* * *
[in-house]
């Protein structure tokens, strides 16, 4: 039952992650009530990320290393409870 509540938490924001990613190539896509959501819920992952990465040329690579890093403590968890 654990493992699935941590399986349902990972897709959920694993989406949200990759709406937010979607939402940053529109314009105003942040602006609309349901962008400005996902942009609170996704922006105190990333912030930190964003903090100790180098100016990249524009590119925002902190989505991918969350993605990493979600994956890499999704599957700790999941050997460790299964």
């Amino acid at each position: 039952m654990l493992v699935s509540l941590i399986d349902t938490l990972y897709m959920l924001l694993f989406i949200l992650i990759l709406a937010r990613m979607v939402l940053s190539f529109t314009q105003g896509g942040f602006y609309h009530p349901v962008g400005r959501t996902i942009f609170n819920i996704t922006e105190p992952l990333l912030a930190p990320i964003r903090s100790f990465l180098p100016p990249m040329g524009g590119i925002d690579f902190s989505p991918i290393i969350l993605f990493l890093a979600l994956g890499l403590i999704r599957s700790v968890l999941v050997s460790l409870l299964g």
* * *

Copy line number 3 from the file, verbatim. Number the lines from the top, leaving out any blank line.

């Amino acid at each position: 039952m654990l493992v699935s509540l941590i399986d349902t938490l990972y897709m959920l924001l694993f989406i949200l992650i990759l709406a937010r990613m979607v939402l940053s190539f529109t314009q105003g896509g942040f602006y609309h009530p349901v962008g400005r959501t996902i942009f609170n819920i996704t922006e105190p992952l990333l912030a930190p990320i964003r903090s100790f990465l180098p100016p990249m040329g524009g590119i925002d690579f902190s989505p991918i290393i969350l993605f990493l890093a979600l994956g890499l403590i999704r599957s700790v968890l999941v050997s460790l409870l299964g």